An increasingly bitter race to replace Britain’s Prime Minister Johnson is narrowing to four

An increasingly bitter race to replace Britain’s Prime Minister Johnson is narrowing to four

  • Sunak holds on by leading in the third round of elections
  • Tom Tugendhat was eliminated from the race to replace Johnson
  • Concerns that the race could divide the party

LONDON, July 18 (Reuters) – Former British Chancellor of the Exchequer Rishi Sunak clung to the lead in the battle to become Britain’s next prime minister on Monday when another hopeful was ousted, leaving four candidates in an increasingly bitter race to replace him. Boris Johnson.

Sunak received 115 votes in the third ballot among conservative lawmakers on Monday, ahead of former Secretary of Defense Penny Mordaunt at 82 and Secretary of State Liz Truss at 71.

Since Johnson said he would retire earlier this month after his scandal-ridden administration lost the support of many in his ruling Conservative party, the race to replace him has taken an ugly turn with several candidates turning their fire on front-runner Sunak.

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He has faced criticism of everything from the government record to the wealth of his wife of those struggling to reach a showdown between the last two candidates, with Secretary of State Truss and Mordaunt, currently a junior trade minister, his most likely opponents.

The chairman of the Foreign Affairs Committee, Tom Tugendhat, a former soldier and Johnson critic who has never had a role in the government, was eliminated from the leadership contest on Monday, after securing the fewest votes with 31.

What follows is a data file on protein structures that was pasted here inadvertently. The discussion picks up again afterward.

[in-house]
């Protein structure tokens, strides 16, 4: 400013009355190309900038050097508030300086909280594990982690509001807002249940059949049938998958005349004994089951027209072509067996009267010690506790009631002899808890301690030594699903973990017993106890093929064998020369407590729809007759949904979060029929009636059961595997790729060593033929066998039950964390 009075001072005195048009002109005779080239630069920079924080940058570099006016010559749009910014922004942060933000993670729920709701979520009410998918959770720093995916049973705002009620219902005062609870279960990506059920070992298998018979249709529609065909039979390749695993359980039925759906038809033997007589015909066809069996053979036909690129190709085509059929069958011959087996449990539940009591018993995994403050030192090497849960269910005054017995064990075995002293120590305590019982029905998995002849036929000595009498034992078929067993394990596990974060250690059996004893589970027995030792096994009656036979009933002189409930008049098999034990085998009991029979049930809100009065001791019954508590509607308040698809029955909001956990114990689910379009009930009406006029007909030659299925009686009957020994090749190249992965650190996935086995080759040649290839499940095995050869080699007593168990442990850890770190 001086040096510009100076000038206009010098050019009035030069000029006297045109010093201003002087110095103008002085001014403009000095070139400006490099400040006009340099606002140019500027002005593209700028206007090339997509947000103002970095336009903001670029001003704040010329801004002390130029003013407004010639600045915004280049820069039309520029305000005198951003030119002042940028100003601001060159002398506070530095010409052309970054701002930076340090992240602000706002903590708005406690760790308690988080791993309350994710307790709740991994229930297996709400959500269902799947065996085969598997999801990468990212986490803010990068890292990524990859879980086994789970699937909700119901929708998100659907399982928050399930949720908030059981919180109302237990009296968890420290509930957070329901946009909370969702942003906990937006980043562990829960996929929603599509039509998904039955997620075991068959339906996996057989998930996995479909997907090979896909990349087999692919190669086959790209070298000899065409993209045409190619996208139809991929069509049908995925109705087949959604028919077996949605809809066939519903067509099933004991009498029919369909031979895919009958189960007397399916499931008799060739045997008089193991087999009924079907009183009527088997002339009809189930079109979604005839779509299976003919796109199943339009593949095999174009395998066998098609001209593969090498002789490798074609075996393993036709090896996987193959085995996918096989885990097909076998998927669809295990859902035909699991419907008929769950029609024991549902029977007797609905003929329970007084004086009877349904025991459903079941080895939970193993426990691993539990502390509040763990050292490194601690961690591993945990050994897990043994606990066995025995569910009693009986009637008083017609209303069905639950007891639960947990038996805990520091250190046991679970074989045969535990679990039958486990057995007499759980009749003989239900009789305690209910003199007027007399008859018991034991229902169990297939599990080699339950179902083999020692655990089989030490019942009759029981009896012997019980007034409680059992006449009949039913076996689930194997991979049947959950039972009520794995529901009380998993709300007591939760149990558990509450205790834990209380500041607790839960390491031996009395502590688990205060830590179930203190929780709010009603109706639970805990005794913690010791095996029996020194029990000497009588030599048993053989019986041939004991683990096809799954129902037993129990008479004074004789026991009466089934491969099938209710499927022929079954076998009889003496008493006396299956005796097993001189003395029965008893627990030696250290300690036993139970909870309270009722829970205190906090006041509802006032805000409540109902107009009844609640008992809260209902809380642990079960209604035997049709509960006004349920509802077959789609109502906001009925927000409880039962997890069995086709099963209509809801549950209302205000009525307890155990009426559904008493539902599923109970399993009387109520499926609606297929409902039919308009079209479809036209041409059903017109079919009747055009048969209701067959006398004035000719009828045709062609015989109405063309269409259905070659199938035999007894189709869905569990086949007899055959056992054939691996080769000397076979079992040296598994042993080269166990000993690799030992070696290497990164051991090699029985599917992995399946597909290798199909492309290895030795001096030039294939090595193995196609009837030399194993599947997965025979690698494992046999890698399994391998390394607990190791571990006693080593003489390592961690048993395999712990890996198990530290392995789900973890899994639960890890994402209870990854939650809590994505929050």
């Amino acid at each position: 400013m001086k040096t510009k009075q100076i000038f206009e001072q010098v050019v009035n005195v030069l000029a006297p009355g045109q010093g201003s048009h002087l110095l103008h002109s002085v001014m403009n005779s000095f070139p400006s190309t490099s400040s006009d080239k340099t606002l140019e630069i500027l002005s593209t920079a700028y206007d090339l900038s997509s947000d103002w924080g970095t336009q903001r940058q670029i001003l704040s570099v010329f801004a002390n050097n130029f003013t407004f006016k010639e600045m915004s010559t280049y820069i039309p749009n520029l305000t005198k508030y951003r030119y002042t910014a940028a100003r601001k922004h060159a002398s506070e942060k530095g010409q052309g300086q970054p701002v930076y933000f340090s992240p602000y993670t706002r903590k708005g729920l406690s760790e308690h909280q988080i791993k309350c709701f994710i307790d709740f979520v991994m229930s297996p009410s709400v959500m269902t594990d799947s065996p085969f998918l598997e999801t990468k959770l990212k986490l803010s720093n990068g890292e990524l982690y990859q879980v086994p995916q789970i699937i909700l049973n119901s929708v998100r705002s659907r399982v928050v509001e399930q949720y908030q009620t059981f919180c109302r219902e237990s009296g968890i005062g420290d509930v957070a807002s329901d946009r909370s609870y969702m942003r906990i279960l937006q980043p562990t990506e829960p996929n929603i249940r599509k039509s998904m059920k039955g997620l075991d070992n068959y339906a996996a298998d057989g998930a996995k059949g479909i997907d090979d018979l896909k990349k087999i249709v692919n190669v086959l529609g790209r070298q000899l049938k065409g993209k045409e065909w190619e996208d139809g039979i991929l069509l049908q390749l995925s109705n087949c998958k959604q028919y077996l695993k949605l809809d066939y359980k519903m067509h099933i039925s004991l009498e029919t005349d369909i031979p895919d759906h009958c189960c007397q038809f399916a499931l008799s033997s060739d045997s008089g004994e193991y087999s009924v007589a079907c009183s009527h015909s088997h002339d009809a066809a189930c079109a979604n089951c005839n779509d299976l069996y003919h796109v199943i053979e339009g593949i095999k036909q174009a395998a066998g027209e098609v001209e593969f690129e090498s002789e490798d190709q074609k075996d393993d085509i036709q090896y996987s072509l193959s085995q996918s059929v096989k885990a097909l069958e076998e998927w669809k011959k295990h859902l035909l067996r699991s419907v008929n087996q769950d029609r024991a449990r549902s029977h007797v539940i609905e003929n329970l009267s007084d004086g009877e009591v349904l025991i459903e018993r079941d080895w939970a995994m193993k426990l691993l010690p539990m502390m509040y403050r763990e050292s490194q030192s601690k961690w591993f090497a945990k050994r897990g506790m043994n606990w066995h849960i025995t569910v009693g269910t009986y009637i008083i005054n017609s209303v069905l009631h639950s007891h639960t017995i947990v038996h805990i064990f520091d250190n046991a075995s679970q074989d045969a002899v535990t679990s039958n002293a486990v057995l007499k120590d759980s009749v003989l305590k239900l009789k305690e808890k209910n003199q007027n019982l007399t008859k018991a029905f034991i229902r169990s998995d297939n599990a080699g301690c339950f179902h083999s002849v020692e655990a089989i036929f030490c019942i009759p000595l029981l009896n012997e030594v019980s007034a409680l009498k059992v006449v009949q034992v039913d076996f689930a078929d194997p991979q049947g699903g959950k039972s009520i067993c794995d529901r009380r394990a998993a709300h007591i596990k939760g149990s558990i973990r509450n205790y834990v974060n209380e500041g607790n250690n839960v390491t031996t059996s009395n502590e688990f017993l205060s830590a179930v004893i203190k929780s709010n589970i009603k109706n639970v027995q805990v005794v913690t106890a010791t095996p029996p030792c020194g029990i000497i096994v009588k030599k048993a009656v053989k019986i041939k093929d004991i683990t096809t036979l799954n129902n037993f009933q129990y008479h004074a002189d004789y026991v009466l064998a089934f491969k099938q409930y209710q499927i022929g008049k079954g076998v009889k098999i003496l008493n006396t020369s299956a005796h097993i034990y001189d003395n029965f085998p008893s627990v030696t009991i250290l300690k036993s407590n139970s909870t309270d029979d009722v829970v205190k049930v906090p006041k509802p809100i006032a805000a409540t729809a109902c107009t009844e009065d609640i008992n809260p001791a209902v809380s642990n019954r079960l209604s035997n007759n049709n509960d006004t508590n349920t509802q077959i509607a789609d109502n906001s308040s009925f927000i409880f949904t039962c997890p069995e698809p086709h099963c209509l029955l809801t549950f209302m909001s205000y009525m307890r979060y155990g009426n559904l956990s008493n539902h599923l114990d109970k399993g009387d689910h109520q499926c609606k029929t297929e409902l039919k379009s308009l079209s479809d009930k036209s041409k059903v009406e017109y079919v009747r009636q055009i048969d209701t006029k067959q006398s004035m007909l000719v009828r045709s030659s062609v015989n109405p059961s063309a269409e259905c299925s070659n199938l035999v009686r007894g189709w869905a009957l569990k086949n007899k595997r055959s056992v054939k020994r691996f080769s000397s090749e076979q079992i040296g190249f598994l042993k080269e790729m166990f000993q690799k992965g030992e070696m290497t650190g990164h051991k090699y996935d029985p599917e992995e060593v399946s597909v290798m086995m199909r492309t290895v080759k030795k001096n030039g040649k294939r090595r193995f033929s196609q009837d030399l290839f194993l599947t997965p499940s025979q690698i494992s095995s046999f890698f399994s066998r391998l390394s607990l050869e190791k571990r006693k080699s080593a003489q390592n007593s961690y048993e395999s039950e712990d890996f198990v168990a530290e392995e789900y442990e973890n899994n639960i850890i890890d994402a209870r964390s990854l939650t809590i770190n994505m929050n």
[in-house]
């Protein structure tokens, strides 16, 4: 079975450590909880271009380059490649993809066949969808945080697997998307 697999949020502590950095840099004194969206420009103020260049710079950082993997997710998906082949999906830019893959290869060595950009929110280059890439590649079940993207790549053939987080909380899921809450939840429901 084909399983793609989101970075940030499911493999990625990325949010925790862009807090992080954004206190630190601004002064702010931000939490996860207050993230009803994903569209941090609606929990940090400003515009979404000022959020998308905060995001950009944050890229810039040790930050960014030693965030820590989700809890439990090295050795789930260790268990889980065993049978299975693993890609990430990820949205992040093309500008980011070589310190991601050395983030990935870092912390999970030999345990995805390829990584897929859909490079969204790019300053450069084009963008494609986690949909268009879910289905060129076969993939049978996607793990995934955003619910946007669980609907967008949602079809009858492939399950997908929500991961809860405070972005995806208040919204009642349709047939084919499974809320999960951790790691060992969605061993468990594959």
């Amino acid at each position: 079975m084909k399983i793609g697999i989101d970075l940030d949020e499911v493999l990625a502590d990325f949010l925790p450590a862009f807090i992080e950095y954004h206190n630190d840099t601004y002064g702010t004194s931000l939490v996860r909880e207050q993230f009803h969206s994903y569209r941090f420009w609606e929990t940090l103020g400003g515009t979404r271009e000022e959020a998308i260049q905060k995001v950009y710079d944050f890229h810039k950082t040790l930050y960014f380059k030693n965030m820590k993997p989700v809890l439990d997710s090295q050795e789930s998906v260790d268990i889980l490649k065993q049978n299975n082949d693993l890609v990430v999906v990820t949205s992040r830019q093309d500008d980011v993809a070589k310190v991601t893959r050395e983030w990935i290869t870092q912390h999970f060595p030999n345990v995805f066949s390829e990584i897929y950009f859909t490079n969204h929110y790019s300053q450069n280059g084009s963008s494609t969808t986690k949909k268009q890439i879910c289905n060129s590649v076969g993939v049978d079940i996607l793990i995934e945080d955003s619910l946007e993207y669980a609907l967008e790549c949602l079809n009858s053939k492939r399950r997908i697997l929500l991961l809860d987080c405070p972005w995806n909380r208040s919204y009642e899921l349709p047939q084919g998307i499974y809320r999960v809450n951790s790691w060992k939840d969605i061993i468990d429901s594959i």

Former Minister for Gender Equality Kemi Badenoch was number four on the ballot with 58 votes.

The ruling Conservative Party’s 358 lawmakers will reduce the field to the last two this week, eliminating the candidate with the fewest votes each time. The results of the next ballot are due at 1400 GMT on Tuesday.

A new prime minister will then be announced on September 5, after the Conservatives’ 200,000 members cast their ballots during the summer.


The race has been focused on promises, or non-promises, of cutting taxes, at a time when the UK economy is characterized by spiral inflation, high debt and low growth that have given people the tightest grip on the economy for decades.

Truss has also been criticized for saying she wanted to change the Bank of England’s mandate. read more

In a televised debate on Sunday, candidates attacked each other over their posts, and Truss and Sunak withdrew from a planned third debate on Tuesday, amid concerns among conservatives about candidates attacking their party colleagues. read more

“The nature of the Conservative Party is to have a strong debate and then unite when a new leader is elected. I have no doubt that the same thing will happen on this occasion,” former Conservative Prime Minister David Jones told Reuters.

Sunak extended the lead over Mordaunt, who lost support and registered one vote less than she had in round two.

Bookmaker Ladbrokes said on Monday that Truss, who got seven more votes in round three than she had in round two, was now the second favorite, ahead of Mordaunt, but behind Sunak.

Truss’s campaign tried to support their argument for lower taxes by quoting a report from The Center for Economic and Business Research, a think tank in the private sector, which shows that there was more room for maneuver from higher tax revenues.

But a top Bank of England official, Michael Saunders, pushed back on her proposal that the government should set a “clear direction” for monetary policy, saying the basis for Britain’s framework was best left untouched. read more

“The government is very clearly not deciding the direction of monetary policy,” Saunders, one of nine members of the monetary policy committee, said at a Resolution Foundation event in London.

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Reporting by Elizabeth Piper, Kylie MacLellan, Alistair Smout, David Milliken and Andy Bruce, editing by Hugh Lawson, William James and Toby Chopra

Our standards: Thomson Reuters Trust Principles.

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